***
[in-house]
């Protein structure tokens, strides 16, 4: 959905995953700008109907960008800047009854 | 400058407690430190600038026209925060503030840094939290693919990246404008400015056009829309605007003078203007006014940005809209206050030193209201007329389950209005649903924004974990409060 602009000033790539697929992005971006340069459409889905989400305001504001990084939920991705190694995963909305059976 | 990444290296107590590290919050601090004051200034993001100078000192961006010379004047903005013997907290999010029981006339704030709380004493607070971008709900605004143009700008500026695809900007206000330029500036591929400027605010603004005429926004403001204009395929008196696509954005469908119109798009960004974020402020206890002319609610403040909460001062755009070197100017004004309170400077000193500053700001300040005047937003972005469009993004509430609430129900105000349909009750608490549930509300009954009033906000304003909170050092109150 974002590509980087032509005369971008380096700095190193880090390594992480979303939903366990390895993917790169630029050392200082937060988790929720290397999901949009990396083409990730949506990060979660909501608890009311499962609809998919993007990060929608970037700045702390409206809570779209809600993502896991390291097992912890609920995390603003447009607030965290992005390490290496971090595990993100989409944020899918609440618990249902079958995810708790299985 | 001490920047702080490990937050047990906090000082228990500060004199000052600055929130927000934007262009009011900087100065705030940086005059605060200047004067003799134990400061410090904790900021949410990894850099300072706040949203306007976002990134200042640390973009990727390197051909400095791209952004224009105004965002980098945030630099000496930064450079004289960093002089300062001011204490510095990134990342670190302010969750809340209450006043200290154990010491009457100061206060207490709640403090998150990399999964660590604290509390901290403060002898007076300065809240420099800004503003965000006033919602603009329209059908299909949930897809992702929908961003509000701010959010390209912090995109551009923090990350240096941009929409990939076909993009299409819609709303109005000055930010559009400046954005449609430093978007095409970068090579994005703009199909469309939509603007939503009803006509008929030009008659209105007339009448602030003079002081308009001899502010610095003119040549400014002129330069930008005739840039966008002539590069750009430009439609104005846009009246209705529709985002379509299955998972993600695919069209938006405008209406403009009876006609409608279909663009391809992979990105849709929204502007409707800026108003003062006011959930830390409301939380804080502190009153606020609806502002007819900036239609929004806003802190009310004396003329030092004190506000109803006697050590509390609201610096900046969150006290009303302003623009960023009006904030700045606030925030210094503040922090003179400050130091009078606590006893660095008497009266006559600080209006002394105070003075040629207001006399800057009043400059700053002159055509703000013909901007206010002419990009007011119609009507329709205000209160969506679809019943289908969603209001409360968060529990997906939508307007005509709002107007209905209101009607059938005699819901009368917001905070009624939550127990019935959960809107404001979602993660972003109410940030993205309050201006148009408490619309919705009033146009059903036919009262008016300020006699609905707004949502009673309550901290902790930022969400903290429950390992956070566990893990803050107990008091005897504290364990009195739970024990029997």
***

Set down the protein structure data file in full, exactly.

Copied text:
[in-house]
């Protein structure tokens, strides 16, 4: 959905995953700008109907960008800047009854 | 400058407690430190600038026209925060503030840094939290693919990246404008400015056009829309605007003078203007006014940005809209206050030193209201007329389950209005649903924004974990409060 602009000033790539697929992005971006340069459409889905989400305001504001990084939920991705190694995963909305059976 | 990444290296107590590290919050601090004051200034993001100078000192961006010379004047903005013997907290999010029981006339704030709380004493607070971008709900605004143009700008500026695809900007206000330029500036591929400027605010603004005429926004403001204009395929008196696509954005469908119109798009960004974020402020206890002319609610403040909460001062755009070197100017004004309170400077000193500053700001300040005047937003972005469009993004509430609430129900105000349909009750608490549930509300009954009033906000304003909170050092109150 974002590509980087032509005369971008380096700095190193880090390594992480979303939903366990390895993917790169630029050392200082937060988790929720290397999901949009990396083409990730949506990060979660909501608890009311499962609809998919993007990060929608970037700045702390409206809570779209809600993502896991390291097992912890609920995390603003447009607030965290992005390490290496971090595990993100989409944020899918609440618990249902079958995810708790299985 | 001490920047702080490990937050047990906090000082228990500060004199000052600055929130927000934007262009009011900087100065705030940086005059605060200047004067003799134990400061410090904790900021949410990894850099300072706040949203306007976002990134200042640390973009990727390197051909400095791209952004224009105004965002980098945030630099000496930064450079004289960093002089300062001011204490510095990134990342670190302010969750809340209450006043200290154990010491009457100061206060207490709640403090998150990399999964660590604290509390901290403060002898007076300065809240420099800004503003965000006033919602603009329209059908299909949930897809992702929908961003509000701010959010390209912090995109551009923090990350240096941009929409990939076909993009299409819609709303109005000055930010559009400046954005449609430093978007095409970068090579994005703009199909469309939509603007939503009803006509008929030009008659209105007339009448602030003079002081308009001899502010610095003119040549400014002129330069930008005739840039966008002539590069750009430009439609104005846009009246209705529709985002379509299955998972993600695919069209938006405008209406403009009876006609409608279909663009391809992979990105849709929204502007409707800026108003003062006011959930830390409301939380804080502190009153606020609806502002007819900036239609929004806003802190009310004396003329030092004190506000109803006697050590509390609201610096900046969150006290009303302003623009960023009006904030700045606030925030210094503040922090003179400050130091009078606590006893660095008497009266006559600080209006002394105070003075040629207001006399800057009043400059700053002159055509703000013909901007206010002419990009007011119609009507329709205000209160969506679809019943289908969603209001409360968060529990997906939508307007005509709002107007209905209101009607059938005699819901009368917001905070009624939550127990019935959960809107404001979602993660972003109410940030993205309050201006148009408490619309919705009033146009059903036919009262008016300020006699609905707004949502009673309550901290902790930022969400903290429950390992956070566990893990803050107990008091005897504290364990009195739970024990029997």